In the event of a massive power outage, Austria will hand out emergency food rations to the public. The plan comes as food prices soar and the energy crisis spreads worldwide.
The plan, which was published on the country’s Ministry of Agriculture, Regions, and Tourism website, decrees that all grocery stores are to remain closed on the first day of a potential blackout. On the second day of the same blackout, stores are to remain closed but act as centers from which bags of fresh produce will be given to residents, between 10:00 am and 3:00 pm.
From day three, only products from the dry range will be offered, for safety reasons, according to a report by RT. Additionally, the stores will offer prepared bags with water, long-life bread, canned goods, convenience products, and candles to be sold for cash. Baby items and hygiene products will be made available on request only.
Even though all major Austrian retailers have agreed to the food rationing plan, including Spar, Maximarkt, Billa, Penny, Lidl, Frisch, Unimarkt, M-Preis, and others, residents were advised to stock up on food with a long shelf-life and keep a 14-day supply at home. They were also told to keep small denominations of cash in the amount of around €100 per family member.
Unsurprisingly, this scheme was developed by ruling class agencies and the Austrian central bank. It was prepared in coordination with the Austrian Chamber of Commerce (WKÖ), the National Bank of Austria (OeNB), and the energy ministry, as well as representatives from the food retail industry and the association of Austrian municipalities (Österreichische Gemeindebund).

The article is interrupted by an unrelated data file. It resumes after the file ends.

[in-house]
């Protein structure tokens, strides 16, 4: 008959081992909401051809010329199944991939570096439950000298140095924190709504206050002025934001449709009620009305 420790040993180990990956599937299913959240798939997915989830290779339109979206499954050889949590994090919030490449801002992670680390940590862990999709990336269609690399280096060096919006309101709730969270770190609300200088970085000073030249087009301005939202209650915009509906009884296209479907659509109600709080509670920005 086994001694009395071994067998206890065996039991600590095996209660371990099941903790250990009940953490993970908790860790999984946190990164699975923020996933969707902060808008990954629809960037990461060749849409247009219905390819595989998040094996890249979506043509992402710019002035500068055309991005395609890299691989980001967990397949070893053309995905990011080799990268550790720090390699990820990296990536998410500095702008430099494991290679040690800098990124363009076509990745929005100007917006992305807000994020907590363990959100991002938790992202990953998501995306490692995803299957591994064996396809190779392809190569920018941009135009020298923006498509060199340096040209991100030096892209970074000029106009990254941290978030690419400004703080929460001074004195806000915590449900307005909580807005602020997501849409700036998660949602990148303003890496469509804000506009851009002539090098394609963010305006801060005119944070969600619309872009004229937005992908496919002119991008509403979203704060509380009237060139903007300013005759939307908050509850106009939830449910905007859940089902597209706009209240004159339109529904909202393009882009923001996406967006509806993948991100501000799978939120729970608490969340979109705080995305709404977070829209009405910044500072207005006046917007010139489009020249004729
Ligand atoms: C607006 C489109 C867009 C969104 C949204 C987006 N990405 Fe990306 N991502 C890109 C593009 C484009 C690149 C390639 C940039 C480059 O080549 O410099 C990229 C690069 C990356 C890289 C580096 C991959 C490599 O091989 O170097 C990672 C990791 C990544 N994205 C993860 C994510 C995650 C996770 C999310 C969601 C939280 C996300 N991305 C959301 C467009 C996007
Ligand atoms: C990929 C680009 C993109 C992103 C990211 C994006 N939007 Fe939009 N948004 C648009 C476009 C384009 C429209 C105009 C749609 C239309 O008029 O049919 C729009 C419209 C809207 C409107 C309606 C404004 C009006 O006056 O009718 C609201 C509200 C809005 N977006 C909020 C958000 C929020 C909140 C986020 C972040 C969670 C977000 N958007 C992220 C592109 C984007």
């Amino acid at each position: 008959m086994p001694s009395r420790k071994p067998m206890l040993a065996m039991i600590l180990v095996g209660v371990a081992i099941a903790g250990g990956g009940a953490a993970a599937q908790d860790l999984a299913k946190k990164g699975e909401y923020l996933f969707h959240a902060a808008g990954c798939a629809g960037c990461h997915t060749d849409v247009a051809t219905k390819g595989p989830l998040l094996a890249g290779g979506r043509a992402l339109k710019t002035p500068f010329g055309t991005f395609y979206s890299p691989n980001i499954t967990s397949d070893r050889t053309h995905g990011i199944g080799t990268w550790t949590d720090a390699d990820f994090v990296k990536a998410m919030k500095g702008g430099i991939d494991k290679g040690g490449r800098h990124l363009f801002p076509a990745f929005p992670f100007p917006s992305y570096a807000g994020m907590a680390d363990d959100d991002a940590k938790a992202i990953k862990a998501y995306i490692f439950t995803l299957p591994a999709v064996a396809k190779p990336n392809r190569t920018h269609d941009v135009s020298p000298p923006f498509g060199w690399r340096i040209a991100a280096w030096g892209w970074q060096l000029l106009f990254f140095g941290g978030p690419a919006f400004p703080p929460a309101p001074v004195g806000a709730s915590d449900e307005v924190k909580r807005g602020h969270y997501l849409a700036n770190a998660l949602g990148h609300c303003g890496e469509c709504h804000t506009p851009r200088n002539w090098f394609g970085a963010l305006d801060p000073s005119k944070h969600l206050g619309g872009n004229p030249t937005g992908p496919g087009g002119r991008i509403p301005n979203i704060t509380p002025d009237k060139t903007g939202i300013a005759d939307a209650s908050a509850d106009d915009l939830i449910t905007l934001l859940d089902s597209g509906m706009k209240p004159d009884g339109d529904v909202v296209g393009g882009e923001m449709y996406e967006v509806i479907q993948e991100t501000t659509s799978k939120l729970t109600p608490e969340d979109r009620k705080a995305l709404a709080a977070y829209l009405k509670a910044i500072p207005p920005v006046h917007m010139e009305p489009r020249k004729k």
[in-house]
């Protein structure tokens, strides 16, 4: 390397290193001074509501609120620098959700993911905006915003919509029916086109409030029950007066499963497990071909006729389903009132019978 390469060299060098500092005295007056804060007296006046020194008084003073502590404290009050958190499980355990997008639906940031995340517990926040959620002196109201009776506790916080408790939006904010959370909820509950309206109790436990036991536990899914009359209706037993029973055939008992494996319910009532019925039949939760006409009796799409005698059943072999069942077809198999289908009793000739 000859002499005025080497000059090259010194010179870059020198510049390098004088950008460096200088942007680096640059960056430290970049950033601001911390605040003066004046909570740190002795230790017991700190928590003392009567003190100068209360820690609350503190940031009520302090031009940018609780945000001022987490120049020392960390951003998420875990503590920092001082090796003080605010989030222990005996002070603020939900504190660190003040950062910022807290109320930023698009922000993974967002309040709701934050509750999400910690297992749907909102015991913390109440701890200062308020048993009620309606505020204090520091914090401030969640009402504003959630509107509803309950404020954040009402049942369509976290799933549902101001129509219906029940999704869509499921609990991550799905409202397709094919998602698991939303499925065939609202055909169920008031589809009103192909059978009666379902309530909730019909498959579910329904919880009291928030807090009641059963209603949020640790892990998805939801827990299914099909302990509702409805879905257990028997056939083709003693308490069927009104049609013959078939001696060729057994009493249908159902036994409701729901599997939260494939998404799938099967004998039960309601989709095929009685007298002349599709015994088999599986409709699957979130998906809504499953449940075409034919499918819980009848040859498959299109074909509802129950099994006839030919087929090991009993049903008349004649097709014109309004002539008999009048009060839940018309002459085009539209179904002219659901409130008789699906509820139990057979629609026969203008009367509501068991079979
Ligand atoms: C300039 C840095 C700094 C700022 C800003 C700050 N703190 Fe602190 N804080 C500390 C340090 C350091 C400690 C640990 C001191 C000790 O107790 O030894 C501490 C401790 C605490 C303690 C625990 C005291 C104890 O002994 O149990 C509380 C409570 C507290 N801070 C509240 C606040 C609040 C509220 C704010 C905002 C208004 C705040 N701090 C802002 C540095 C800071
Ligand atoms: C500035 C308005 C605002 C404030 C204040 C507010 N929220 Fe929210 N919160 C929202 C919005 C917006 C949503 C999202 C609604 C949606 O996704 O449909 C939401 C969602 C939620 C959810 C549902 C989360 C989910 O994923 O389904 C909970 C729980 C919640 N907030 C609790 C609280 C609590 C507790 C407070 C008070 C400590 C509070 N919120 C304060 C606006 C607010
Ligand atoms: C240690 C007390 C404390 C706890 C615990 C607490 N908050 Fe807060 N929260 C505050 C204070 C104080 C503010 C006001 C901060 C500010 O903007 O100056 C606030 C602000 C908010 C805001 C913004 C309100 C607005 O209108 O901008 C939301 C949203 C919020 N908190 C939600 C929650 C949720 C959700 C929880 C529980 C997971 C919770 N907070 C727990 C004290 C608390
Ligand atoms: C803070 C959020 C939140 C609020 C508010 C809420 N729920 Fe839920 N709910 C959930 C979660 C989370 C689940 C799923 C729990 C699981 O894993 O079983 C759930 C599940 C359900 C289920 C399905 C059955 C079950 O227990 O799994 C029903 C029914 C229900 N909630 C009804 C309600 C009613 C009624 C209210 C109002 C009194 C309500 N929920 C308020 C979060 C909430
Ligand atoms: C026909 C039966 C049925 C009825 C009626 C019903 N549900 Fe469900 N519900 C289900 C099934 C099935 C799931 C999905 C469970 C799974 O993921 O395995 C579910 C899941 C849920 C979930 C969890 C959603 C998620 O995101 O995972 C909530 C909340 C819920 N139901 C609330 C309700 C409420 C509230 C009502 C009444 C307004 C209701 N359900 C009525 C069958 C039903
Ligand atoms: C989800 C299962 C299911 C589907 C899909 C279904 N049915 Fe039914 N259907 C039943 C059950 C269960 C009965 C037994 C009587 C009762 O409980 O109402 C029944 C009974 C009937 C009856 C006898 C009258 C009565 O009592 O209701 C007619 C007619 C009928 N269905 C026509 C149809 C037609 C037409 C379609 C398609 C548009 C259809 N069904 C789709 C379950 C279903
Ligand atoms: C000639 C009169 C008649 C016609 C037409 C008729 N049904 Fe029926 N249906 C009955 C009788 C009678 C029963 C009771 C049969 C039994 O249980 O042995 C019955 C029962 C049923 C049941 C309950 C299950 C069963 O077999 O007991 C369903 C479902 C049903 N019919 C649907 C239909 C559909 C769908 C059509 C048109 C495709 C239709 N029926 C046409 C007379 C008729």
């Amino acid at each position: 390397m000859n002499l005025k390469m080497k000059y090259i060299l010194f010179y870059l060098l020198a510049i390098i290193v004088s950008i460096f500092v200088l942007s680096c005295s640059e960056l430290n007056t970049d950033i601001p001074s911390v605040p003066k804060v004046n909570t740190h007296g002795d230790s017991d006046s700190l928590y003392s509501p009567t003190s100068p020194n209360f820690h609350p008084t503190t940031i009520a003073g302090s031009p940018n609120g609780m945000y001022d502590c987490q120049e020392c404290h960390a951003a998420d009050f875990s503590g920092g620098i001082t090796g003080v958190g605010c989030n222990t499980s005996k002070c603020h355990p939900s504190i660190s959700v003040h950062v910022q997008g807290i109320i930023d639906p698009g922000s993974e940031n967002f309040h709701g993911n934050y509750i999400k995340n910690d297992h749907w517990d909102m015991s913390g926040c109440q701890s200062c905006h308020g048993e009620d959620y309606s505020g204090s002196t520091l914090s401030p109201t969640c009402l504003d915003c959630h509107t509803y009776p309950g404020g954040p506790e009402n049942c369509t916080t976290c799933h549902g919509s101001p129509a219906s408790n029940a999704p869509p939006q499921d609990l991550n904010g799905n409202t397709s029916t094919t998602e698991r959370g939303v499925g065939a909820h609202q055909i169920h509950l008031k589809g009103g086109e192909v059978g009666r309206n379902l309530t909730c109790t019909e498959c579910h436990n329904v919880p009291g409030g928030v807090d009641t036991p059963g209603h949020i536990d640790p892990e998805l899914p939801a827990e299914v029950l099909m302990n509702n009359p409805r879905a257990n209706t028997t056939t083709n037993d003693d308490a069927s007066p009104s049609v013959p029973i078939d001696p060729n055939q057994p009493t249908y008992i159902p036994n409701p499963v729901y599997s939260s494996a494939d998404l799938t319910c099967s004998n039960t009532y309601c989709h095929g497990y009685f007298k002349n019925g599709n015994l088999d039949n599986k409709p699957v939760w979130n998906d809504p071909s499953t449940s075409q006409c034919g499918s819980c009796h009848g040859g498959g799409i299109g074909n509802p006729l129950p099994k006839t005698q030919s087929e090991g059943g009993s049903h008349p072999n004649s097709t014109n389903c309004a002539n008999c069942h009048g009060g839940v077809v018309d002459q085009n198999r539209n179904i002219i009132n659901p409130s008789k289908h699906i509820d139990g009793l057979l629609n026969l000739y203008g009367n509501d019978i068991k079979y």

The rulers of Austria did want to say that the food supply is secure and that the chances of a blackout are “very low and unlikely.” They noted that “new potential challenges require timely preparation in order to be ready for a crisis.”
“Our food trade industry is a responsible one and has already proved its ability to overcome the crisis. The solution presented today in the event of a possible mass blackout is a model for the whole of Europe and shows that our food industry is ready for the crisis as part of the system of critical infrastructure,” the head of the association of food retailers Christophe Tamandl said, commenting on the plan.
But what happens if there is no food to handout?